With the smart home comes terms, phrases or descriptions that you might not be familiar with. So, we wanted to define, in easy-to-understand terms, the most common smart home terms you might encounter.

1. Hub/Gateway/Controller

The Hub is a device that connects to all the smart devices in your home, and allows you to control them from one central place. Allowing your smart devices to communicate (wired or wireless) with a central device allows the hub to collate all of the data and for you to then control the devices directly from your smartphone, tablet, remote, and even with your voice.
The best smart home hubs are designed to balance everything in your smart home, harmonizing every bulb, alarm, camera, and speaker into a single coherent smart home ecosystem.

2. Platform

A smart home platform is like the foundation of your house or apartment building. It’s the underlying technology layer upon which different products from different brands are integrated together (usually with the help of a hub) and then controlled through a single app.

3. Device/Module

A device or module is a hardware which will be connected to the controller or cloud for performing any action. All switches, touch panels, insert modules and accessories can be called as devices or modules. Number of devices define how big is the smart home network.

4. Sensors

This is a device (or component of other devices) in the smart home network that detects change in the environment and sends this information to the controller. This information allows the controller to react with actions on other devices or to send alerts.
Sensors can detect temperature, motion, Carbon Monoxide (CO), Cooking Gas (LPG), vibration, sound etc.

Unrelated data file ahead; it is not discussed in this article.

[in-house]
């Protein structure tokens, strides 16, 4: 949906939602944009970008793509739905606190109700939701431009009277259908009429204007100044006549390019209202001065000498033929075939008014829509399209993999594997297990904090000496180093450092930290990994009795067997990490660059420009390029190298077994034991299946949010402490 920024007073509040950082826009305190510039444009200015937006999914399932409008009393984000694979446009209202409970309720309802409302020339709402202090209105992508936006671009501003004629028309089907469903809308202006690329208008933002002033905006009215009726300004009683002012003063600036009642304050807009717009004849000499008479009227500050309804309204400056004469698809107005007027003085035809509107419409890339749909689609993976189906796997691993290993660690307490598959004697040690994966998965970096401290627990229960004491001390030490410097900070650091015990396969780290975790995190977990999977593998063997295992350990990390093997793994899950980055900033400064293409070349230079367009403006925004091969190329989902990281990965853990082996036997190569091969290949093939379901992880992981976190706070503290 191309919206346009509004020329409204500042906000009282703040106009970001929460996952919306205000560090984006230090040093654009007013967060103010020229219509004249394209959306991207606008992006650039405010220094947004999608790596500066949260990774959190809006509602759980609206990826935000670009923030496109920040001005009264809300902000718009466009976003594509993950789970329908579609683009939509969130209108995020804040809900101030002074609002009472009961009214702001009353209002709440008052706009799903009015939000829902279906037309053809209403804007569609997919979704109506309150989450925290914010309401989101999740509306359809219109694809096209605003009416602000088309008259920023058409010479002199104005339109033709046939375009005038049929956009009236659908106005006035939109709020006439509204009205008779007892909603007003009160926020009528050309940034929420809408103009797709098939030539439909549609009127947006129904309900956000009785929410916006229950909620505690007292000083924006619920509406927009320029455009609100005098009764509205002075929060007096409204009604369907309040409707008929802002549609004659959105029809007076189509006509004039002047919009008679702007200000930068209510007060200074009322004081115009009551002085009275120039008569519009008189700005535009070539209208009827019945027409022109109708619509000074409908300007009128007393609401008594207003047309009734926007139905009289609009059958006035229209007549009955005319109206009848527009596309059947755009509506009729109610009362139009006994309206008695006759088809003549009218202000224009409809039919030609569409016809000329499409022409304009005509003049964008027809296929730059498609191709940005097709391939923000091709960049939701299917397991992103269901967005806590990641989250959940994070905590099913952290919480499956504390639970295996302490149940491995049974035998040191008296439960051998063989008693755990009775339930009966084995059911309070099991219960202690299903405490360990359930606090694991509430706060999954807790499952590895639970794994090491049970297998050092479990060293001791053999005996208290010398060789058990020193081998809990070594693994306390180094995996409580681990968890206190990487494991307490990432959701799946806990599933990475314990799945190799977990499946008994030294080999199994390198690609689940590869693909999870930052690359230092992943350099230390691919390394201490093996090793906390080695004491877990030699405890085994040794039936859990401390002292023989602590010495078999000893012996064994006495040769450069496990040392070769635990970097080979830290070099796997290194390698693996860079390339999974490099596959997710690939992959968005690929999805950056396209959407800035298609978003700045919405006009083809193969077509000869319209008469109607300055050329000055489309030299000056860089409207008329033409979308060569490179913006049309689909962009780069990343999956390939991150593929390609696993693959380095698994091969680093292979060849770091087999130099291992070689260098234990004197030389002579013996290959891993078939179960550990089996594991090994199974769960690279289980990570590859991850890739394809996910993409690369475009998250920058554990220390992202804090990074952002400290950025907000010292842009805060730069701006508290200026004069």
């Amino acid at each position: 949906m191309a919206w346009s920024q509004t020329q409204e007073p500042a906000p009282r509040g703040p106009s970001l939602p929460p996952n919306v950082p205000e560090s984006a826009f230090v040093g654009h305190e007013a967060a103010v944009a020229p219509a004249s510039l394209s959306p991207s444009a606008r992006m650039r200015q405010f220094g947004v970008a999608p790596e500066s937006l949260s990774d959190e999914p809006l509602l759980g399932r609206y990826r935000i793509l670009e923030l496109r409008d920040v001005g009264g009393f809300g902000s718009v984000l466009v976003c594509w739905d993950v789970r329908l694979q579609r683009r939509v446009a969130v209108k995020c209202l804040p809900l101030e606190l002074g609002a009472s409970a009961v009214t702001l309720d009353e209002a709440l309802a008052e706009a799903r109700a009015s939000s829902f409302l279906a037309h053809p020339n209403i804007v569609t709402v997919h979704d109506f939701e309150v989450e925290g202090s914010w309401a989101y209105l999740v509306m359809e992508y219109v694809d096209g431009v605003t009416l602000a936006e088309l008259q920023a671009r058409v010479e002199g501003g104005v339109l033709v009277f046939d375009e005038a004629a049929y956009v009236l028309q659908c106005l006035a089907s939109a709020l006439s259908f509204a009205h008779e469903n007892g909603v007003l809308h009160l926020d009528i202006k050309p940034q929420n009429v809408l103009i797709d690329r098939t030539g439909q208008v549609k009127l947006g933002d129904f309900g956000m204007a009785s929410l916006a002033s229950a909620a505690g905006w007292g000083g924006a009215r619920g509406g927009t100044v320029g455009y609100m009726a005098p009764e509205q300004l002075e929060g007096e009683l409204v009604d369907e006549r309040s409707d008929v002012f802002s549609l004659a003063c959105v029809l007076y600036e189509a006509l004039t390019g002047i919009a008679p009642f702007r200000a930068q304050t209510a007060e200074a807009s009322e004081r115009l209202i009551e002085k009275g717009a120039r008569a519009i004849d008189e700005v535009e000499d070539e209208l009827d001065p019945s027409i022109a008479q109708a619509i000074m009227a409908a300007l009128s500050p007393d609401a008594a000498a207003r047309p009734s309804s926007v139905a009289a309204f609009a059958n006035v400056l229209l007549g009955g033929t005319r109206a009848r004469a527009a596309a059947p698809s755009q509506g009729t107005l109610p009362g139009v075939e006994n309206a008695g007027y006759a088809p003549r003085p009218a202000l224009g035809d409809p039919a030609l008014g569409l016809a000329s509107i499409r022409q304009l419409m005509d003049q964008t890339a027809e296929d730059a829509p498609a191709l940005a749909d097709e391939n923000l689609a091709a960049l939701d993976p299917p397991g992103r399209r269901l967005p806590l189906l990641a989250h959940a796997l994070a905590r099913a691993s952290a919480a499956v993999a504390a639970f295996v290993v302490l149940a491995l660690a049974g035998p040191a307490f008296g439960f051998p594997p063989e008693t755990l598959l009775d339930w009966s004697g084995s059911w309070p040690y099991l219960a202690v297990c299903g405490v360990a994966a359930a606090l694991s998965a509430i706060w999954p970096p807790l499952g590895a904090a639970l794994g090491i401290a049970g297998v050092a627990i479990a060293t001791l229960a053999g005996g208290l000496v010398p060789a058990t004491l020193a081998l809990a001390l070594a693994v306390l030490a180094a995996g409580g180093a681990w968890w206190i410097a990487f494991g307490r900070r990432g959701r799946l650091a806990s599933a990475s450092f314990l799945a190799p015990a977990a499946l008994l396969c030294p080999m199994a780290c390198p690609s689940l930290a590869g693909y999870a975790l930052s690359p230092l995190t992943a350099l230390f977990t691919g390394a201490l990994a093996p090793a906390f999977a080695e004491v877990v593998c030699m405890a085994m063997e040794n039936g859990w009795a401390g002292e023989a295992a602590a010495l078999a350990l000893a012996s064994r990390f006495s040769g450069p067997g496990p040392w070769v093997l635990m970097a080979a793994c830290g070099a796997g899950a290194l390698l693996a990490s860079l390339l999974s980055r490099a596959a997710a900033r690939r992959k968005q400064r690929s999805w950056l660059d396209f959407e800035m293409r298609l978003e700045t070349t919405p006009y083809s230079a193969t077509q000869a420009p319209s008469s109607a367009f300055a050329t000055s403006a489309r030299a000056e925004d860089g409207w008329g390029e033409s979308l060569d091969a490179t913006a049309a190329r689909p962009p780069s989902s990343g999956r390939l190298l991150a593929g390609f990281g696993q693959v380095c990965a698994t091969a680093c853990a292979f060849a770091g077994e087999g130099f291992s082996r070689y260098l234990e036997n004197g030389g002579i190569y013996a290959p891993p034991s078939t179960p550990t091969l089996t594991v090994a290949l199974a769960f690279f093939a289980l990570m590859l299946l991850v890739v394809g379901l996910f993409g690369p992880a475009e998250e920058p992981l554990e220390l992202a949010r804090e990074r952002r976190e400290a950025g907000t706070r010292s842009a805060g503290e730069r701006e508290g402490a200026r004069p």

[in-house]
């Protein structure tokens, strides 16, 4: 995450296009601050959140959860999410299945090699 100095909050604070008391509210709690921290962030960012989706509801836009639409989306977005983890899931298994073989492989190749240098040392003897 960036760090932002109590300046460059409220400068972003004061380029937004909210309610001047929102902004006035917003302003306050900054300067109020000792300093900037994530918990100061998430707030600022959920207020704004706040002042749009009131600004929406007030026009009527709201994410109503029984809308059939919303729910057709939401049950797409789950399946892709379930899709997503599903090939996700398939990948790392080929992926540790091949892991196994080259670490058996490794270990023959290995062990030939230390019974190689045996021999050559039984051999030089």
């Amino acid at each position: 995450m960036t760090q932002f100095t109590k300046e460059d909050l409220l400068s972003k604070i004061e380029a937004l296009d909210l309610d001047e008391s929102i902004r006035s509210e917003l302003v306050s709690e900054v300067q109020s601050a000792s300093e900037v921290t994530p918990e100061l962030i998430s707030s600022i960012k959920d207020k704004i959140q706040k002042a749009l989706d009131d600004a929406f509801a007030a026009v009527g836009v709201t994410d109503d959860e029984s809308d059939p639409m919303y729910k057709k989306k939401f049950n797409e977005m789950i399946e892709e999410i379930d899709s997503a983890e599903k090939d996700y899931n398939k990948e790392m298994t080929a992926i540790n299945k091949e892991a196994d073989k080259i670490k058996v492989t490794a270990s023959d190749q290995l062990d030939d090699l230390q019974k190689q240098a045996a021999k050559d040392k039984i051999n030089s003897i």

5. Electrical Switch

An electrical switch is any device used to control the flow of electricity in a circuit. Switches are essentially binary devices; they are either ON or OFF.

6. Gang Box

An enclosure for electricians to mount switches. Different regions have different standards. Gang-boxes are generally made with PVC or metal.

7. Dimming

To increase or decrease the light intensity of connected lights. Dimmable lights are different; all incandescent bulbs dimmable, however modern LEDs need a special driver to make them dimmable. An Electrical circuit in which dimmable lights are connected is referred as Dimming Circuit.

8. Fan Speed Control (Step Dimming)

Increase or decrease the speed of Fan. Fan speed is controlled in multiple steps – Off, Low, Medium, High

9. Router

A router connects devices within a network by forwarding data packets between them. This data can be sent between devices, or from devices to the internet. The router does this by assigning a local IP address to each of the devices on the network. This ensures that the data packets end up in the right place, rather than getting lost in the network. Router with wireless connectivity is called a WiFi Router.

10. Protocol

A protocols is a set of standards and rules, and can be called as the languages smart devices use to communicate with one another. Among the more popular protocols are Z-Wave, ZigBee, Bluetooth Low Energy (BLE), and Wi-Fi.

11. Radio Frequency (RF)

Radio Frequency is being used in a lot of fields, but in the context of information and communications technology, it refers to the frequency band at which wireless communication signals are transmitted and broadcast. For e.g. FM Radio, Walkie Talkie, 2G/3G/4G, Bluetooth, WiFi

12. Infra Red (IR)

Infra Red signals are used in remotely controlling any home appliance like TV, AC. Typically, a small LED is present on the remote, which will work only in directional line of sight.

13. Geo-fence

Geo-fencing uses the GPS, WiFi or Bluetooth in your smartphone to create a virtual boundary around a real world location. It can then be used to trigger something in your smart home to happen – like your lights or air conditioner turning on – as soon as you (and your phone) enter or exit that boundary.

14. Pairing

Synonymous to ‘provisioning’ or ‘learning mode,’ this is the process through which your smart devices establish a line of communication with your hub, so that you can monitor and control them through mobile applications.

Hope this helps! We’ll be adding to this list over time. If there are smart home terms you’d like to better understand, let us know in the comments section!